Thursday, February 23, 2012

Via Crucis: The Stations of the Cross

The stations of the cross are an ancient devotion, reaching back to the earliest days of the Church when pilgrims would go to Jerusalem to visit the holy places. Small local versions were eventually constructed so that anyone contemplate the mysteries, even if you couldn't get to Jerusalem. There is a physicality to this devotion, the current edition of the Book of Indulgences (yes, such a thing still exists) notes that you don't get an indulgence for praying the stations unless you move from one to the next (exceptions made for infirmity or crowds!). God embodied suffered, so we similarly meditate on the mystery of the Passion with our bodies.

The third week of Ignatius' Spiritual Exercises are a meditation on Christ's passion and death, where the movements are spiritual, and the path is one that moves not only from scene to scene, but ever more deeply into the mystery. I found the third week to be physically exhausting, perhaps because in the end, I sat vigil in the chapel in between meditations. I can remember sitting in my director's office at the very end, clutching my cup of tea and quoting Robert Alter's translation of Psalm 69, "I have entered the watery depths and the current has swept me away. I am exhausted from my calling out. My throat is hoarse. My eyes fail from hoping for my God."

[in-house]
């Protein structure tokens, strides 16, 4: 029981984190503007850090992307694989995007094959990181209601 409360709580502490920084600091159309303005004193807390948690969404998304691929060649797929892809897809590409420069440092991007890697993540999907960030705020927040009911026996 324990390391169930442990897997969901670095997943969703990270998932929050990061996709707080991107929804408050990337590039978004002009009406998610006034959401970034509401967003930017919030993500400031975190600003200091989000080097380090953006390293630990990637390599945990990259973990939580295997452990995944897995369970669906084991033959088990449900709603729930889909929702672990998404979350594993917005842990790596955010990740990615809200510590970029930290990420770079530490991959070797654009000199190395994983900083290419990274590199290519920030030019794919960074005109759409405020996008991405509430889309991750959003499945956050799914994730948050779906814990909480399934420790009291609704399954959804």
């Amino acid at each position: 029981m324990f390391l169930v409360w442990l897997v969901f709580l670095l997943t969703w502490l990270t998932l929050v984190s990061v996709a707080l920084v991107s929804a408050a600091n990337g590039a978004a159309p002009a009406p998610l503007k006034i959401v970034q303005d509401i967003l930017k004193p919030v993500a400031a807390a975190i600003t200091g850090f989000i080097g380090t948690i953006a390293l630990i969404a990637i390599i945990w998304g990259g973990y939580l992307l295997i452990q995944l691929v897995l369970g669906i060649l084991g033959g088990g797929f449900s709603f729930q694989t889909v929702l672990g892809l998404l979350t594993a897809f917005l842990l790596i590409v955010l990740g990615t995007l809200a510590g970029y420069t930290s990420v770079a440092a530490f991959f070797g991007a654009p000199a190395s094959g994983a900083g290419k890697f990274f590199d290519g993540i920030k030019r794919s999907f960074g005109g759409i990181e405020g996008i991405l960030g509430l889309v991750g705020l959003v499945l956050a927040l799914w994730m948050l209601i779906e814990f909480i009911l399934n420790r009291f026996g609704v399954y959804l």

This year the Catholic Standard & Times is doing a meditation on the Stations for the Lent issue. Fourteen stations, from fourteen different churches in the archdiocese, arranged as a pilgrimage across two full pages, with a short reflection/point of contemplation for each station. Writing them led me right back into the currents of the Third Week.

Starting tomorrow and running through Lent, I'll periodically post these very spare meditations, for myself as a repetition of the contemplations that gave rise to them over the last few weeks. Walk with me....

Photo is from Wikimedia commons.


  1. Anonymous3:17 AM

    What does the writing mean ( in the background of the image)?

    1. "Tenet insanabile multo scribendi cacoethes"? It means "an inveterate and incurable itch for writing besets many" and is a quote from Satires of Juvenal